March is National Nutrition Month and this year’s focus is celebrating food from field to table. It couldn’t come at a better time as we are surrounded by messages in the media encouraging us to be more aware of where our food comes from. As well, I am sure you have heard many conversations about local or organic food as well as the 100 mile diet so here’s my perspective as a Registered Dietitian.
Canada has so much to celebrate in terms of our contributions to agriculture. Did you know that Canada’s largest fruit crop in terms of weight of food produced is apples? Lucky for us in BC, many of these apples are grown right here. Also, our smallest province produces most of Canada’s potatoes. Yay for PEI (and my friend Jenn who lives close to Charlottetown who makes the best oven baked potatoe wedges)!
I have written about organic food in the past (see Topic of the Month – June 2009). Whether you choose organic or not is a personal choice which I leave up to you but I encourage everyone to make sure they are eating enough vegetables and fruit. A study that I read this morning looks at fruit and vegetable intake in ethnic populations and found that Southeast Asian and Chinese groups had significantly lower consumption than the average Canadian (Quadir & Akthar-Danesh, 2010). This made me think about many of our students here at SFU, so make sure you check out the Nutrition Month contest.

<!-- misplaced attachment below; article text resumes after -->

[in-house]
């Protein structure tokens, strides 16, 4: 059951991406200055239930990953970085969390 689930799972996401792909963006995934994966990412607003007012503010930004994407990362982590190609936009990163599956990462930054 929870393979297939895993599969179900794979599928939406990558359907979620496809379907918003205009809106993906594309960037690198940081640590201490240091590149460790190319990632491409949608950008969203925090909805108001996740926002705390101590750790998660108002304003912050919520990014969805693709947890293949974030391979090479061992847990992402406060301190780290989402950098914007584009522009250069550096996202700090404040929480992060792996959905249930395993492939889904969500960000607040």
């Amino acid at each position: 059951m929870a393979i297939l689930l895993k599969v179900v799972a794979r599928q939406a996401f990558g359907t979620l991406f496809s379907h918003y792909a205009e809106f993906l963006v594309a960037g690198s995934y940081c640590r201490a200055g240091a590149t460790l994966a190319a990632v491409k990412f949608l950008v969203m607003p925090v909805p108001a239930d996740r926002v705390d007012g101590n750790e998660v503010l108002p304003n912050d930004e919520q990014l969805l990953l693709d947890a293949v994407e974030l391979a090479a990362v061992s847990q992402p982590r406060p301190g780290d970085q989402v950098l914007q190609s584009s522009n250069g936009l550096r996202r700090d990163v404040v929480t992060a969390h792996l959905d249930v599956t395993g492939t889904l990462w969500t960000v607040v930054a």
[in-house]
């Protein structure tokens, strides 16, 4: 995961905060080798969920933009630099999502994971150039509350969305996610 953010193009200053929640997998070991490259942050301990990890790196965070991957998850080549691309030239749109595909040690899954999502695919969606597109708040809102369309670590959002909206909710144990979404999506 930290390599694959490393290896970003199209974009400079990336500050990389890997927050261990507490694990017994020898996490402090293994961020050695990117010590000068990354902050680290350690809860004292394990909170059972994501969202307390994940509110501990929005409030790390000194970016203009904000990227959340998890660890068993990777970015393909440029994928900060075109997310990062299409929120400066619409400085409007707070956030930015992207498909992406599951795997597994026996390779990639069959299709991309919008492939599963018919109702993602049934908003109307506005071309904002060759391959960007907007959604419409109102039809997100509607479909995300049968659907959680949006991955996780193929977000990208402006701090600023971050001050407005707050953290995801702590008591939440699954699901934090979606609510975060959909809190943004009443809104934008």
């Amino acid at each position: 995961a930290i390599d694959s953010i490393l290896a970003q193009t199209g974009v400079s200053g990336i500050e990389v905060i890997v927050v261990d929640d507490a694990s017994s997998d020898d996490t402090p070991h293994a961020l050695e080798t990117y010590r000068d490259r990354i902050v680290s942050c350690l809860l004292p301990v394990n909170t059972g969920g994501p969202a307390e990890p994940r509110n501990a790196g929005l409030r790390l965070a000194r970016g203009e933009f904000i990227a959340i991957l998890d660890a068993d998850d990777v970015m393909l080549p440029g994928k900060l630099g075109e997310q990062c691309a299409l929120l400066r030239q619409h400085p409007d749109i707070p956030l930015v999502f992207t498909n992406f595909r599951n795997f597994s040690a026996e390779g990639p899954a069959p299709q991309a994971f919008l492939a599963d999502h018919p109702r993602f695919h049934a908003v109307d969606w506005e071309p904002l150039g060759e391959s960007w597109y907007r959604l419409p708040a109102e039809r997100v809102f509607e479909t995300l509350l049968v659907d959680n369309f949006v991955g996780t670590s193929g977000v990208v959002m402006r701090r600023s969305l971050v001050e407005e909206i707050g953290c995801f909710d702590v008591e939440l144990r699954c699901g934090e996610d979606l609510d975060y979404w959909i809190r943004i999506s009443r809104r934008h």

And while we are talking about fruits and vegetables I have to let you know that frozen and canned vegetables are just as nutritious as fresh. Just make sure your canned choices have minimal added salt and sugar. “Fresh” fruits and vegetables are often picked before their nutrient content has peaked while canned fruits/vegetables are harvested at their peak ripeness.
Evidence shows that locally grown vegetables and fruits can be more nutritious than those transported from longer distances but there is only limited evidence for meat and grains. Keep in mind there are numerous other factors which influence nutritional quality of produce such as the ripeness when harvested, handling post harvest and storage before it reaches the market.
If you are choosing only to eat local foods or foods within a 100 mile radius you can be missing out on key nutrients. Certain foods such as spices and olive oil are not produced in Canada or in the case of grains, cannot be produced locally. Limiting to foods produced within 100 miles of where we live can make it hard to follow advice from Canada’s Food Guide. One advantage though is if you are choosing local foods, you are more likely to be preparing meals from scratch which is a good way to control amounts of added salt and fat.
Thanks to Dietitians of Canada, I have the following resources to share to help you celebrate food from field to table.
Dietitians of Canada. Nutrition Month Campaign Reference Manual for Dietitians. 2010.
Quadir, T and Akhtar-Danesh N. Fruit and Vegetable Intake in Canadian Ethic Populations. Canadian Journal of Dietetic Practice and Research, 2010;71:11-17.